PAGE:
IGEM:Harvard/2010/Human Practices/vision

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Our vision for what the final iGarden product would look like, and how people would use it. Also include future directions and applications of what we've done.

What are our goals?

  • to apply the biobrick standard to plants
  • to build the knowledge base on such entities as flavors and allergens (protein production pathways)
  • through the iGarden - to raise awareness about the GE process --> what message do we want to send?

to note: the foods we are creating are specialty plants, not meant for massive food consumption.

Our view on GE major crops ?????????

What we are doing is definitely not in the line of GM crops such as those produced by Monsato, Bayer, et al --> There is great potential for genetic engineering, but it must be thoroughly studied and regulated because of the inherent risks --> Most publicity occurs when things go wrong (true?). It is very easy to find negative commentary on GE foods, but the pro-gm side is quiet. (Because those backing GM are corporations? Don't feel the need to speak out? Don't need the activism)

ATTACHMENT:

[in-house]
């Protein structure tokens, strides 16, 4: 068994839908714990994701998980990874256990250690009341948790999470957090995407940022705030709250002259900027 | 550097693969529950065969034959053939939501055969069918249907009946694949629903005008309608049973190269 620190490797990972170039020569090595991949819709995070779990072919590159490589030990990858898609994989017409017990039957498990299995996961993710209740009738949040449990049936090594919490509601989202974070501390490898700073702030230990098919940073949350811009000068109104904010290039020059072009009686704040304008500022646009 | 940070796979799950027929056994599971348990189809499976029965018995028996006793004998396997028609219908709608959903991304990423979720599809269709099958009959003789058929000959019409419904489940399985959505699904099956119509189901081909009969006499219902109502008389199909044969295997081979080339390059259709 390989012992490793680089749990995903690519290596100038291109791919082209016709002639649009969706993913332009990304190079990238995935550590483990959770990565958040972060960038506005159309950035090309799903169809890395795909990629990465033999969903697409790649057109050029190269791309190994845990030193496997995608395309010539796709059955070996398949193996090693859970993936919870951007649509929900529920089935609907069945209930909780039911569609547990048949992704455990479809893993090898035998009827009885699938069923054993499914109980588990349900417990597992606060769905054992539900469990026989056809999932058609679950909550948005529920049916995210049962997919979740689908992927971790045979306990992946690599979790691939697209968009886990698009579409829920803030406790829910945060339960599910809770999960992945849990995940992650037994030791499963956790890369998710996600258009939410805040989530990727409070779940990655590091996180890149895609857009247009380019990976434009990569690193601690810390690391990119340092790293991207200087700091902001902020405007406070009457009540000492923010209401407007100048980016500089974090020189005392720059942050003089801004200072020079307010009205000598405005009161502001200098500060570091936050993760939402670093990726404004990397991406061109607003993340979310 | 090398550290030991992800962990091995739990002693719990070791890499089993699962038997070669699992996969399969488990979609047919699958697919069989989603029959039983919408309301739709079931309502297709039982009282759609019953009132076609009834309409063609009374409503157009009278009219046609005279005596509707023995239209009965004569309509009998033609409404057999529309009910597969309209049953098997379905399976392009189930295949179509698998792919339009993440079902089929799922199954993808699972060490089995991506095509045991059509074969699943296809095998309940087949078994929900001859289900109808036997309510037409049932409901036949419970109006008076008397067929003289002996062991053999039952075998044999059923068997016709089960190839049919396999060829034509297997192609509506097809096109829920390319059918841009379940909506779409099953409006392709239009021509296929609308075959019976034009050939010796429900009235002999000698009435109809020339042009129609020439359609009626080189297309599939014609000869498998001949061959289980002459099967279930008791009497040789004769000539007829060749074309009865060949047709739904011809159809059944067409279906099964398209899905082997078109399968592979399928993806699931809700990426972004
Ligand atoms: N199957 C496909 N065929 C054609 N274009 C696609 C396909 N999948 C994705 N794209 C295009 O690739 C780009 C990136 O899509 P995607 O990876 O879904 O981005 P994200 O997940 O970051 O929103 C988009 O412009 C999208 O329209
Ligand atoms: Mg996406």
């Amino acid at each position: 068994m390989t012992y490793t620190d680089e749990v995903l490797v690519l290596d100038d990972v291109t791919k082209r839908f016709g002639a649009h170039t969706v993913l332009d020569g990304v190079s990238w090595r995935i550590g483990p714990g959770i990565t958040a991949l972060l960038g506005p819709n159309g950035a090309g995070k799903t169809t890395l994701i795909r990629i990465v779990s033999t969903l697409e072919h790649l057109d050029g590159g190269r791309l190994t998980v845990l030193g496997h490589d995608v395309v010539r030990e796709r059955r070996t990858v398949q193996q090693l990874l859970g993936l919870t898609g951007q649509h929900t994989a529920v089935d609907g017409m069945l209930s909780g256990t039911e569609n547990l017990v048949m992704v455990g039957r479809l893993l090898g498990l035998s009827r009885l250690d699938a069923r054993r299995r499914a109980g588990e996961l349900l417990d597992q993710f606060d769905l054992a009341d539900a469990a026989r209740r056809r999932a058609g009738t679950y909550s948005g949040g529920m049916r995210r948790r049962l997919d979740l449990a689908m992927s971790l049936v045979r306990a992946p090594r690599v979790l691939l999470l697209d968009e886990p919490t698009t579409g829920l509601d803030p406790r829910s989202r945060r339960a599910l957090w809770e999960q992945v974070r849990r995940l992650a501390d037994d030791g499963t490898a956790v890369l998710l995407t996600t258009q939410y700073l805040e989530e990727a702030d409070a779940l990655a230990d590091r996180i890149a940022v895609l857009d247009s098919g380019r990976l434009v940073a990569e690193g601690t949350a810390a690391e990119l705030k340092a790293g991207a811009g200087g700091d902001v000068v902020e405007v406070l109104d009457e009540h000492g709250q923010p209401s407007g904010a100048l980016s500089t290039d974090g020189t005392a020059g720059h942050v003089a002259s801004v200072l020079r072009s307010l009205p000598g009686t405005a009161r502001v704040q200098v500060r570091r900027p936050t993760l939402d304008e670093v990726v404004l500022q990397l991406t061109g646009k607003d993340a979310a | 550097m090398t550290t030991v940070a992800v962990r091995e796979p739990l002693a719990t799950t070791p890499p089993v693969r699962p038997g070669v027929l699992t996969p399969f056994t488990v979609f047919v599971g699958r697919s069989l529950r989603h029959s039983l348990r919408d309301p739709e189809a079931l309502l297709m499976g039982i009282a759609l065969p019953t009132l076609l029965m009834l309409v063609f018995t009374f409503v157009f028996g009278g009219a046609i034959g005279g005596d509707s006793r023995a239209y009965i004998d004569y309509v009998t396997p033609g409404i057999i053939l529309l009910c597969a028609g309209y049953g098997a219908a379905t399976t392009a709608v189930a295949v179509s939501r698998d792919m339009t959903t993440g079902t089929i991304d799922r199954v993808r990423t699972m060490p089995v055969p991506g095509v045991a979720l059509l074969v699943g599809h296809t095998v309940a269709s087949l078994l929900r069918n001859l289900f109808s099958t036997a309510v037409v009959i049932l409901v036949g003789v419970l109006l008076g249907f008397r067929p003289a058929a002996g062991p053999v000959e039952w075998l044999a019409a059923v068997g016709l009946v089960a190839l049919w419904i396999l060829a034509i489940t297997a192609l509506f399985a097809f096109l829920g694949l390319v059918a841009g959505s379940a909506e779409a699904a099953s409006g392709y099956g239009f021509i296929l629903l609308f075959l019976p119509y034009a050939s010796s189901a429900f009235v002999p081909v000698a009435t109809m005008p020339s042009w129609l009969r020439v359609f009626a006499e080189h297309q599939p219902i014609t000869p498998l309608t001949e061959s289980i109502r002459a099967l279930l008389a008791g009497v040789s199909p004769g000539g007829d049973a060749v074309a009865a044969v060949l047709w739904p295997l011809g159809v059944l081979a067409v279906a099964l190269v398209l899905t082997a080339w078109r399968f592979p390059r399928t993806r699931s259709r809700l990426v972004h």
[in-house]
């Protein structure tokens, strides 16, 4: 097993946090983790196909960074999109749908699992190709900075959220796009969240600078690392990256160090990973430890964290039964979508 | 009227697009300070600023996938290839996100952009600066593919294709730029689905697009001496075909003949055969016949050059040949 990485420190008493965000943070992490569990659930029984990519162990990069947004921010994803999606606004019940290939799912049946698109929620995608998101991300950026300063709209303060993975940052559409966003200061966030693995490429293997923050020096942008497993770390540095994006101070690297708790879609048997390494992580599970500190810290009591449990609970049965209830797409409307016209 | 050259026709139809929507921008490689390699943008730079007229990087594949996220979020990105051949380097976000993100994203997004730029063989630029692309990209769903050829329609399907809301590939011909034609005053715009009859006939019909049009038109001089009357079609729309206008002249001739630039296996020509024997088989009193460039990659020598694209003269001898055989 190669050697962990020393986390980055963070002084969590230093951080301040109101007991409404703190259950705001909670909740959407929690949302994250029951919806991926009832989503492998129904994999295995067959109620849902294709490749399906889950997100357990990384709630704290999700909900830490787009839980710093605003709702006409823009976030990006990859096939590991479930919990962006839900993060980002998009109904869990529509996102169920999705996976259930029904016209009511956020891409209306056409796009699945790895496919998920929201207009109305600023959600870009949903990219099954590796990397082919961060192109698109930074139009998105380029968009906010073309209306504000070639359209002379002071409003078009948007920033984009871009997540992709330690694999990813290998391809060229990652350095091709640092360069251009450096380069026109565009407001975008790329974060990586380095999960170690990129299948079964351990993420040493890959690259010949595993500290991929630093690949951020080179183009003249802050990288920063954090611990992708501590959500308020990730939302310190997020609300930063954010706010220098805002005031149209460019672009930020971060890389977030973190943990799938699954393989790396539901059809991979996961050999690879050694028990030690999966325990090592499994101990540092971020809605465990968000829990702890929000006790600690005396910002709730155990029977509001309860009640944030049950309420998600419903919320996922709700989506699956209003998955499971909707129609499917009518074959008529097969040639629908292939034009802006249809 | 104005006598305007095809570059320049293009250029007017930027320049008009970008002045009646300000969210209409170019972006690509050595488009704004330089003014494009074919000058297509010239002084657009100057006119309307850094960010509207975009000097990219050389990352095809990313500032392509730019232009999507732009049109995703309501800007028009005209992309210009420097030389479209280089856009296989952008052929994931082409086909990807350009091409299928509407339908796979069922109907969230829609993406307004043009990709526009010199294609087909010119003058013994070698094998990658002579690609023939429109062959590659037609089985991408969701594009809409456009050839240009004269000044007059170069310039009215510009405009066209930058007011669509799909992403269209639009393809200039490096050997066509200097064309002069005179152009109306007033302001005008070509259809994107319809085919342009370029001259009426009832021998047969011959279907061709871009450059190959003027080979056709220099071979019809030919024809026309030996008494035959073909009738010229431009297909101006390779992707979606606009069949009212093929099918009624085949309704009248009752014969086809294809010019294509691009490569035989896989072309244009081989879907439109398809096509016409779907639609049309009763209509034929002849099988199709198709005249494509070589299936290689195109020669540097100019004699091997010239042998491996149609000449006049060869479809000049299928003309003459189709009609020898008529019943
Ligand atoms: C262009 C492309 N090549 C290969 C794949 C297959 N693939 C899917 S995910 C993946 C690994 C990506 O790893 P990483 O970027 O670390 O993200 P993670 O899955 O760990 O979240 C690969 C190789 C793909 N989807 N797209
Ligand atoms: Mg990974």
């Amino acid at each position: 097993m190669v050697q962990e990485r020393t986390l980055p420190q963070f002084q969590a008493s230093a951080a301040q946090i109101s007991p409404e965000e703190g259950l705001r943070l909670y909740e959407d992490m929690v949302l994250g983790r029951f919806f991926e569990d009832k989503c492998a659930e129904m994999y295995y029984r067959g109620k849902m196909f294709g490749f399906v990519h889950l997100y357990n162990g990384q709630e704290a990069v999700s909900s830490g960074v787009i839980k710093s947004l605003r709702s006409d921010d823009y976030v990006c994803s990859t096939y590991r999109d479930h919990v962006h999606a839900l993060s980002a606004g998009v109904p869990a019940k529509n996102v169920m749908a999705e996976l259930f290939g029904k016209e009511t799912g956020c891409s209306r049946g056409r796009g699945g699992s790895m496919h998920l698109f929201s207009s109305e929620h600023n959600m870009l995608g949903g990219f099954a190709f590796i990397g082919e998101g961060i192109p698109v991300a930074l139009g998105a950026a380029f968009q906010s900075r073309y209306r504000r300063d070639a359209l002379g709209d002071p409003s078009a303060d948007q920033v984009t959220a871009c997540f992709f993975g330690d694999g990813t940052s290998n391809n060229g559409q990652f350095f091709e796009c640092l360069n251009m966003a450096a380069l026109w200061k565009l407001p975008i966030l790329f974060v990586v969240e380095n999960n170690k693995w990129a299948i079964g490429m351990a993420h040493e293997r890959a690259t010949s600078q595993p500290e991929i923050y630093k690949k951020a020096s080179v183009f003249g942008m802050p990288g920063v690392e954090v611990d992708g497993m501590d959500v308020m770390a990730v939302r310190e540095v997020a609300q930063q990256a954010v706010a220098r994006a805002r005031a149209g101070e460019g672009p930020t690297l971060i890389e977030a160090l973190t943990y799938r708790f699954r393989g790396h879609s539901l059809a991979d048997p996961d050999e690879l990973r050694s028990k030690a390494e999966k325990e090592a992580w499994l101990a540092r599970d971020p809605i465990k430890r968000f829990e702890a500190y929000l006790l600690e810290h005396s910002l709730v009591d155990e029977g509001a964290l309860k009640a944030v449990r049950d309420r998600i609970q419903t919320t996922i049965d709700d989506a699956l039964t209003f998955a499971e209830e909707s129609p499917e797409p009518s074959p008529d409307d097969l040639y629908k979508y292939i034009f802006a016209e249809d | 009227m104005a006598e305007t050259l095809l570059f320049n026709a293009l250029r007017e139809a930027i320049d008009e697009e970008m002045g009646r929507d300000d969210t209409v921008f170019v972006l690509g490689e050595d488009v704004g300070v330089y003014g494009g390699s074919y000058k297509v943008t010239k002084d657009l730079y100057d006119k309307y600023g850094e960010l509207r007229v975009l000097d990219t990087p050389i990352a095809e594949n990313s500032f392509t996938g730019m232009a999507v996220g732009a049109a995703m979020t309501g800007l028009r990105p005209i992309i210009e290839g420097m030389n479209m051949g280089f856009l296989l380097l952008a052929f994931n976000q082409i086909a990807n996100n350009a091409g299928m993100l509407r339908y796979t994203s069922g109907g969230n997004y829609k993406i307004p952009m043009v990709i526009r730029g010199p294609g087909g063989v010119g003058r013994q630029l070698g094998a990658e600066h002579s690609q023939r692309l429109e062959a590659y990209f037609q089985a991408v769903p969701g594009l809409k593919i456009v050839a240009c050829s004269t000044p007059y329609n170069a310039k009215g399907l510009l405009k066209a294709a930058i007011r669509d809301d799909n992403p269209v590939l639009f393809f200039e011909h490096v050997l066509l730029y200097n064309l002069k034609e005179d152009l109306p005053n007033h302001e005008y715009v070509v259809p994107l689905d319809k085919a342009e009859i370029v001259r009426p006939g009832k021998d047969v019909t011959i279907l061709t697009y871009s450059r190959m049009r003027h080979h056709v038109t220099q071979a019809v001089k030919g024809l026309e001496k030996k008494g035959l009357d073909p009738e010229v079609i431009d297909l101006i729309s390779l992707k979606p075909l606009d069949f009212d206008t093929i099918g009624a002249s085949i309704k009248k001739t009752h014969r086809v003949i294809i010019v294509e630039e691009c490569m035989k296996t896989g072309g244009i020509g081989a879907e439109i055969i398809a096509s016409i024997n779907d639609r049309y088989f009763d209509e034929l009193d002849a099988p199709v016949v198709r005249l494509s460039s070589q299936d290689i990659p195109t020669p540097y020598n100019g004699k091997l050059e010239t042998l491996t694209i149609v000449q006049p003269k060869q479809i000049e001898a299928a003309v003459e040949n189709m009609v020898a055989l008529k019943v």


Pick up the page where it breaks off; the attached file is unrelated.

Some anti-GM organizations, Greenpeace for example, exaggerate the difference between basic research and engineering. However, while engineering typically focuses on solving problems by [manipulation?] and basic research focuses on characterizing the world around us, those entities developed through engineering can help us better understand basic science. Information from basic science feeds engineering, and vice versa. EXAMPLE: our work on allergens. By trying to knock down allergens, we can learn more about what allergens are present in various plants and how they function.

Beyond the creation of foods, could also find applications in creation of drugs -- the advantage to the biobrick system is that is makes genetic modification relatively easy.